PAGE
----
Gigi Lamayne Shares Fitting Visuals for Her Street-Centric Single ‘Jou Stad’

Watch Gigi Lamayne's music video for 'Jou Stad' featuring 25K and YoungstaCPT.

Gigi Lamayne's latest single is "Jou Stad," a song that's rooted in the culture of repping your city through raps. The song comes with a catchy hook that makes it a potential street anthem.


In the video for "Jou Stad," each rapper's performance scene was filmed in their hood—Gigi Lamayne is in Diepkloof, Soweto, while YoungstaCPT is in Wynberg, Cape Town and 25K in Atteridgeville in Pretoria.

They render their verses as they are flanked by the masses in the streets. The camera doesn't just capture performances but pays attention to detail and highlights some interesting characters and things that make the streets of South Africa what they are.

"Jou Stad" is the second single from Gigi Lamayne's 2019 project Job Woods, it follows the pitiful "Koze Kube Nini" which was released last year.

The 10-track project was a return to form for Gigi Lamayne after a half-hearted release in the EP VI. She admittedly didn't like some of the songs on the project as she felt she wasn't creatively free.

On Job Woods, Gigi focuses mostly on rapping over beats she's comfortable over instead of making songs she thinks you want to hear.

Watch the music video for "Jou Stad" below and stream Job Woods underneath.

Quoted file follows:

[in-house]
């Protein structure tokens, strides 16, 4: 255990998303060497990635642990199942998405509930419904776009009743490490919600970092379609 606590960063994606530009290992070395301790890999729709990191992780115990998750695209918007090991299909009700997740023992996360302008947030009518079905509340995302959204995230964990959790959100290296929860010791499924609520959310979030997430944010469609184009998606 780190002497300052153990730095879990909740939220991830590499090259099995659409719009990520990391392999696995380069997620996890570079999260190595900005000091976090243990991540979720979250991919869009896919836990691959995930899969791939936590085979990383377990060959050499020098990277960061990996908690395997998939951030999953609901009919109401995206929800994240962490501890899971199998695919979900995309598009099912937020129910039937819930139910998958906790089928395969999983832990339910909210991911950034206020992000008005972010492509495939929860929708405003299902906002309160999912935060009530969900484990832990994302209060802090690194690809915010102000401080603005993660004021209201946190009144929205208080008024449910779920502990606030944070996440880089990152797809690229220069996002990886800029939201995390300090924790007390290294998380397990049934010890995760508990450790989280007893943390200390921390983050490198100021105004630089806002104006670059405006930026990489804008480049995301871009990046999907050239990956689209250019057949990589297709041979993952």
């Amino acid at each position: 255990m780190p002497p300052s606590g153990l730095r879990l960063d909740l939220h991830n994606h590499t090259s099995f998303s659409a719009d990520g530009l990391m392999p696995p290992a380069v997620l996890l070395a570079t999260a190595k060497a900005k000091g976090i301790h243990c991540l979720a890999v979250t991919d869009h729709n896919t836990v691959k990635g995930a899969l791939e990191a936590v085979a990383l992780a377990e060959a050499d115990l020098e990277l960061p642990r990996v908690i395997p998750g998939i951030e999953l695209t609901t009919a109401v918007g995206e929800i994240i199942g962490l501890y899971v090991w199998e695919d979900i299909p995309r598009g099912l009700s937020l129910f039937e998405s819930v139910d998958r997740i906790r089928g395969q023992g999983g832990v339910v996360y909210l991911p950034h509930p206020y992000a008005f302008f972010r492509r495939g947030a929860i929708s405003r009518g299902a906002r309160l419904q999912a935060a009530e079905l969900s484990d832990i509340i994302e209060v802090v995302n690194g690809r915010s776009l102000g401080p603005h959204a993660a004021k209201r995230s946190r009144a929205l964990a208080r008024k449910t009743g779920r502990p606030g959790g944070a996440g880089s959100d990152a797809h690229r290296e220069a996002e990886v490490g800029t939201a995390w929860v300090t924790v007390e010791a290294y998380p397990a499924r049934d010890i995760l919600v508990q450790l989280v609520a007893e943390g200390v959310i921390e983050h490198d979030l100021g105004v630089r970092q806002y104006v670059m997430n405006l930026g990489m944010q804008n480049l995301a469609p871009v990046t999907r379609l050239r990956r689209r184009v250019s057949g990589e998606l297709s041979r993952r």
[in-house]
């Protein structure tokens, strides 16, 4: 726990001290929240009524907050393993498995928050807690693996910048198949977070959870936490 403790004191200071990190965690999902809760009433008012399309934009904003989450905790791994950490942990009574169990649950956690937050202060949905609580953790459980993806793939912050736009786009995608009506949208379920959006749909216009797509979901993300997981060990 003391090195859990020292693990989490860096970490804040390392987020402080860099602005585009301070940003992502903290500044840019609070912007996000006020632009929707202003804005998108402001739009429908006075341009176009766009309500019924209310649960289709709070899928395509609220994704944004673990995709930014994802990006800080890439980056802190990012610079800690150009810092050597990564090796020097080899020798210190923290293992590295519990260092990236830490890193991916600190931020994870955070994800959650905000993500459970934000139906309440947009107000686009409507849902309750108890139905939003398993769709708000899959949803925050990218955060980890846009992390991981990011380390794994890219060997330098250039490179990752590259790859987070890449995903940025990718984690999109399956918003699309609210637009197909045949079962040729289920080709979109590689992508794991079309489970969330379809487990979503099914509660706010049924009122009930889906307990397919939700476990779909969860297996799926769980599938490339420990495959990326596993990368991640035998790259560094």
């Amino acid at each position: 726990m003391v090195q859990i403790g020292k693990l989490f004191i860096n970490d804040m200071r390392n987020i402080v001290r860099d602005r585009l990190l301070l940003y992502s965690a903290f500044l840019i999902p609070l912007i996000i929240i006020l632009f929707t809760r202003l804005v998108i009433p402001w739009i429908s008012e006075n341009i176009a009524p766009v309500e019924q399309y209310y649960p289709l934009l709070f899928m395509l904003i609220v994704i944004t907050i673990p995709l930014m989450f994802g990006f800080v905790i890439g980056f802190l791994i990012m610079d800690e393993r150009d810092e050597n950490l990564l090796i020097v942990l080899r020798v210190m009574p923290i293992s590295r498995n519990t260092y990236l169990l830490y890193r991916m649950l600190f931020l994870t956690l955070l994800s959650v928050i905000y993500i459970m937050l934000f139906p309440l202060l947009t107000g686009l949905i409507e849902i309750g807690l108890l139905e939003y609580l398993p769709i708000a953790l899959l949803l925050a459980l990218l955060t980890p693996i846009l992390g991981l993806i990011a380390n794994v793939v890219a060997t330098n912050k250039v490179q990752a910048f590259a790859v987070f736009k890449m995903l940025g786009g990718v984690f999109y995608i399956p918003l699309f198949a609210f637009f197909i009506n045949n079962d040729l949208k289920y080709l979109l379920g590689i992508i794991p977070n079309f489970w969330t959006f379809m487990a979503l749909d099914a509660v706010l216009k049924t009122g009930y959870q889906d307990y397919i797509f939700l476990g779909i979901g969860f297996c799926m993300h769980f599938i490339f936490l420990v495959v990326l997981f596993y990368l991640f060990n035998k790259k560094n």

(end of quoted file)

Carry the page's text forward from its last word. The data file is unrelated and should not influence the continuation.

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Interview

Interview: The Awakening of Bas

We talk to Bas about The Messenger, Bobi Wine, Sudan, and the globalized body of Black pain.

The first thing you notice when you begin to listen to The Messenger—the new investigative documentary podcast following the rise of Ugandan singer, businessman and revolutionary political figure Bobi Wine—is Bas' rich, paced, and deeply-affecting storytelling voice.

Whether he is talking about Uganda's political landscape, painting a picture of Bobi Wine's childhood, or drawing parallels between the violence Black bodies face in America and the structural oppression Africans on the continent continue to endure at the hands of corrupt government administrations, there is no doubt that Bas (real name Abbas Hamad) has an intimate understanding of what he's talking about.

We speak via Zoom, myself in Lagos, and him in his home studio in Los Angeles where he spends most of his time writing as he cools off from recording the last episode of The Messenger. It's evident that the subject matter means a great deal to the 33-year-old Sudanese-American rapper, both as a Black man living in America and one with an African heritage he continues to maintain deep ties with. The conversation around Black bodies enduring various levels of violence is too urgent and present to ignore and this is why The Messenger is a timely and necessary cultural work.

Below, we talk with Bas aboutThe Messenger podcast, Black activism, growing up with parents who helped shape his political consciousness and the globalized body of Black pain.

This interview has been edited for length and clarity.

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